First Person is a series of interviews with the first authors of a selection of papers published in Journal of Cell Science, helping early-career researchers promote themselves alongside their papers. Frances Tilley is the first author on ‘Retromer associates with the cytoplasmic amino-terminus of polycystin-2’, published in Journal of Cell Science. Frances conducted the work in this article while a PhD student in the lab of Peter Cullen at the University of Bristol, UK, but is now a postdoc in Corinne Antignac's lab at Imagine Institute, Paris, France, investigating the mechanisms of pathogenesis in Galloway–Mowat syndrome, with a focus on the role of podocytes on disease progression.
How would you explain the main findings of your paper in lay terms?
The environment of a cell has an impact on how that cell behaves, in the same way that the behaviour of humans and other animals is influenced by the circumstances in which they find themselves. Whereas humans have eyes, ears and a nose to sense their surroundings, cells instead have to rely on protein ‘sensors’ embedded in their outer membrane. These sensors are in a constant state of flux, as cells will internalise the sensor molecules to relay the signal to its nucleus (the ‘brain’ of the cell in this analogy) and then recycle the sensor back to the membrane where it can be reused. Mutations in proteins that regulate this internalisation and recycling of cell membrane sensor molecules underlie a number of human diseases, as it means the cell cannot respond properly to changes in its environment. For example, some cases of autosomal dominant polycystic kidney disease (ADPKD) are caused by loss of a protein called polycystin-2 (PC2) from the surface of a type of kidney cell. In this article, we describe a link between retromer, a protein known to be involved in cell membrane sensor recycling, and PC2, suggesting that retromer could have a role in the development of ADPKD.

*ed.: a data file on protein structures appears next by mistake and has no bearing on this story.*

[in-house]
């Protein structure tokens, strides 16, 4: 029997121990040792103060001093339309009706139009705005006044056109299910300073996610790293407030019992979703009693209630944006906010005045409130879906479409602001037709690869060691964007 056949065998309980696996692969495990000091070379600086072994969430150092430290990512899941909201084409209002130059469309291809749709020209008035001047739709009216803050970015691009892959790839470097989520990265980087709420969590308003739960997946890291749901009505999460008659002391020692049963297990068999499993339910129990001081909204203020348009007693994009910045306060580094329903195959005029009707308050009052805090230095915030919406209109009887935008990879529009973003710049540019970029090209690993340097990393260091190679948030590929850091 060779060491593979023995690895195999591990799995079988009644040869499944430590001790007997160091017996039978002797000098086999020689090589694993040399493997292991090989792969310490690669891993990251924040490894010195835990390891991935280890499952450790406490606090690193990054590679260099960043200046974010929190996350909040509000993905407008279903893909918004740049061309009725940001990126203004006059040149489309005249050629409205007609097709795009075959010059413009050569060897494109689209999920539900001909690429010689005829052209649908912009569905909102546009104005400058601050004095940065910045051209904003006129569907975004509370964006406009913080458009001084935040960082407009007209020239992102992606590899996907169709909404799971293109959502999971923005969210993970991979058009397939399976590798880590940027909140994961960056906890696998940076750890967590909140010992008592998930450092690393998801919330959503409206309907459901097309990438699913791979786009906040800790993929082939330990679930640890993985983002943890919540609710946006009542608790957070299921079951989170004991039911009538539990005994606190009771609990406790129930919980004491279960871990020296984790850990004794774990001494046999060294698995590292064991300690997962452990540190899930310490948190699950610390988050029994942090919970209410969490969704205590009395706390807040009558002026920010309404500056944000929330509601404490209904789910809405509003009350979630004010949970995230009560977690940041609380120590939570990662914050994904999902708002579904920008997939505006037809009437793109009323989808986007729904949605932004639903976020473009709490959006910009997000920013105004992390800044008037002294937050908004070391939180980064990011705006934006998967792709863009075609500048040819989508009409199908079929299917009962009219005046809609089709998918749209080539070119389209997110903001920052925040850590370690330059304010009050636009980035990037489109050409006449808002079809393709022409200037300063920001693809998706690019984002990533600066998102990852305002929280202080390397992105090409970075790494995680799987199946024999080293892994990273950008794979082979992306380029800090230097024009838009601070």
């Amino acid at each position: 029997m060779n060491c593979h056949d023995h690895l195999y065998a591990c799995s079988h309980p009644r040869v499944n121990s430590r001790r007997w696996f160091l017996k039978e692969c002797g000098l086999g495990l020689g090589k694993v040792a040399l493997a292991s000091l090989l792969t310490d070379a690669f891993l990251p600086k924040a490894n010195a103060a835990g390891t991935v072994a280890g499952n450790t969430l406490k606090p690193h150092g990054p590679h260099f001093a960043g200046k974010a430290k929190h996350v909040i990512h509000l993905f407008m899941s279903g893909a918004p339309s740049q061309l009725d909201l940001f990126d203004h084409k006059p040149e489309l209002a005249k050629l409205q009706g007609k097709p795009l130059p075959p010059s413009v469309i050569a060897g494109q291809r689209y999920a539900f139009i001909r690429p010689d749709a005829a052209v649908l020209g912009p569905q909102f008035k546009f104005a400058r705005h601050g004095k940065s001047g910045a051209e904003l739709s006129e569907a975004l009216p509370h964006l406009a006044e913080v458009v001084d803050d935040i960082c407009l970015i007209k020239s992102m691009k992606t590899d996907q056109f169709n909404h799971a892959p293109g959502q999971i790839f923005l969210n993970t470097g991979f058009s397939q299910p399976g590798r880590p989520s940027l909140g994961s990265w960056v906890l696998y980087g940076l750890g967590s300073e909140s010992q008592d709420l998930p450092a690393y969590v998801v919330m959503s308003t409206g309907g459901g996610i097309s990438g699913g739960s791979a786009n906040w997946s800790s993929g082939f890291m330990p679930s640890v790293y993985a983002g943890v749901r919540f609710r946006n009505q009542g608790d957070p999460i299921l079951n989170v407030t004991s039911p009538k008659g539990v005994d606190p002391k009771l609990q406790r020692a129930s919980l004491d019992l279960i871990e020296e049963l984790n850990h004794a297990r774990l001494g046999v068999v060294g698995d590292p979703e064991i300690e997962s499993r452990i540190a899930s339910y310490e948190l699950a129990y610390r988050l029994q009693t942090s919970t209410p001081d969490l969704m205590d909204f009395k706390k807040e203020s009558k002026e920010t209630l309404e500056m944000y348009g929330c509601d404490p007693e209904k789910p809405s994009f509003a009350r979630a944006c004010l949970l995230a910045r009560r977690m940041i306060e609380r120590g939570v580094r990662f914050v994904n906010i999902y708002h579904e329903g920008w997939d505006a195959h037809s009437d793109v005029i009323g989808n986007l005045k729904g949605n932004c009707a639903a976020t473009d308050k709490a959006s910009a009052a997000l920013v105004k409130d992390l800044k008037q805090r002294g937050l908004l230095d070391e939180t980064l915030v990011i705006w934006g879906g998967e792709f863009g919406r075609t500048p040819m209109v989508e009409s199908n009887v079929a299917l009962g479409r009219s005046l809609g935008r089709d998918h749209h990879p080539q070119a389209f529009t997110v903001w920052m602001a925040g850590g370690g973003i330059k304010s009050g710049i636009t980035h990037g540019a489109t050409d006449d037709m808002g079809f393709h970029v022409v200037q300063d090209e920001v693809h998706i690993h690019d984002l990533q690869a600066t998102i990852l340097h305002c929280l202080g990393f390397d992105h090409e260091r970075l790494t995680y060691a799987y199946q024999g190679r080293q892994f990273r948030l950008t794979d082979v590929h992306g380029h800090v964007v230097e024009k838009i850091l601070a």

Were there any specific challenges associated with this project? If so, how did you overcome them?
The challenge in this project was to test our hypotheses in a more physiologically relevant model system. Our lab has traditionally been concerned with the basic cell biological mechanisms of endosomal trafficking, and we have traditionally used HeLa and retinal pigment epithelial-1 (RPE-1) cells for our experiments. The initial identification of polycystin-2 as a putative retromer-interacting partner, and the immediate implication that retromer could also have a role in ADPKD pathology, caused us to seek collaboration with a lab that was specialised in the sort of physiological assays we needed to advance the project. Luckily, we were able to establish a link with the Zhou lab at the Harvard Polycystic Kidney Disease Center, who were able to help us enormously by performing PC1 ciliary trafficking assays as a read-out of PC2 function in kidney tubule cells.
When doing the research, did you have a particular result or ‘eureka’ moment that has stuck with you?
My favourite moment of this research project was the first time I looked at cells expressing a GFP-tagged PC2 construct that was lacking its carboxy-terminal domain, co-stained for the retromer component VPS35. I had hypothesised that perhaps I was not seeing colocalisation or co-immunoprecipitation between overexpressed full-length PC2 and retromer because exogenous PC2 was trapped in the ER, but I was still surprised to see how once the ER-retention site of PC2 was removed, PC2 became almost totally colocalised with retromer-marked endosomes.